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In re E.Z.C.

Supreme Court of Montana

August 20, 2013

IN THE MATTER OF: E.Z.C. and E.B.C., Youths in Need of Care.

Submitted on Briefs: July 24, 2013

District Court of the Sixth Judicial District, In and For the County of Park, Cause Nos. DN 12-04 and DN 12-05 Honorable Laurie McKinnon, Presiding Judge

For Appellant: Lucy Hansen; Hanson Law Practice; Missoula, Montana

For Appellee: Timothy C. Fox; Montana Attorney General; Katie F. Schulz, Assistant Attorney General

Brett D. Linneweber, Park County Attorney

OPINION

Patricia O. Cotter, Justice

¶1 Pursuant to Section I, Paragraph 3(d), Montana Supreme Court Internal Operating Rules, this case is decided by memorandum opinion and shall not be cited and does not serve as precedent. Its case title, cause number, and disposition shall be included in this Court's quarterly list of noncitable cases published in the Pacific Reporter and Montana Reports.

¶2 C.C. (Father) appeals from orders of Montana's Sixth Judicial District Court, Park County, terminating his parental rights to his two children, E.Z.C. and E.B.C. We affirm both orders in this consolidated appeal.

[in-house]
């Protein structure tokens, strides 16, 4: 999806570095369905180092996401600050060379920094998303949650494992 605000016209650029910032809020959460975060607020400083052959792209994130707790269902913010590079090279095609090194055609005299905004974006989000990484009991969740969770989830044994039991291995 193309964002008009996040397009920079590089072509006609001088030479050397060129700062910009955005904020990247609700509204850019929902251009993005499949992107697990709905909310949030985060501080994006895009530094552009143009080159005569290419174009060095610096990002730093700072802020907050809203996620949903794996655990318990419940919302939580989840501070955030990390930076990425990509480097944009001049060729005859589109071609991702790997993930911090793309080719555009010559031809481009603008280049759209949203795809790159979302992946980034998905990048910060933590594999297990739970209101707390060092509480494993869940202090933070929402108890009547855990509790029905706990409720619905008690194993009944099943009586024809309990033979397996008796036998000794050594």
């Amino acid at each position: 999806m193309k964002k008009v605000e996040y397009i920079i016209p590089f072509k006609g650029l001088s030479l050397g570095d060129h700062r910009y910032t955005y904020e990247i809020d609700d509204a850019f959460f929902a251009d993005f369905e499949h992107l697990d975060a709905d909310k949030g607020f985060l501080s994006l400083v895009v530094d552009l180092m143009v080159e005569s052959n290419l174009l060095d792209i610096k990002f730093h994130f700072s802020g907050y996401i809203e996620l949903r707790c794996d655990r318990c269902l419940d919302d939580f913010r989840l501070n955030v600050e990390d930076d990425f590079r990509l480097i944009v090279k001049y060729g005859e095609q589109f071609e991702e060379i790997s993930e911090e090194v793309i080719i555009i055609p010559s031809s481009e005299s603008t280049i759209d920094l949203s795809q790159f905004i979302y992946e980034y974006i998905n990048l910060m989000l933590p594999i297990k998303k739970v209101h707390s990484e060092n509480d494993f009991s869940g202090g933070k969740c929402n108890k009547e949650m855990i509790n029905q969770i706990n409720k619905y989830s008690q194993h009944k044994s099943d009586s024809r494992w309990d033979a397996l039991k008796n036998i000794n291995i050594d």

¶3 E.Z.C. and E.B.C.'s mother, J.C. (Mother), was arrested on January 18, 2012, after law enforcement officers searched their home and discovered methamphetamine and drug paraphernalia. On January 25, 2012, the State filed a petition for emergency protective services, adjudication, and temporary legal custody of E.Z.C. and E.B.C. Mother's parental rights were terminated on October 11, 2012, and affirmed by this Court's decision in In re E.Z.C., 2013 MT 123, 370 Mont. 116, 300 P.3d 1174. Father was incarcerated in Washington when the proceedings commenced, but returned to Montana following his release from jail on February 6, 2012. The District Court held a hearing on the State's petition on February 28, 2012. Father attended the hearing and stipulated to his children being adjudicated as youths in need of care and to granting temporary custody to the State.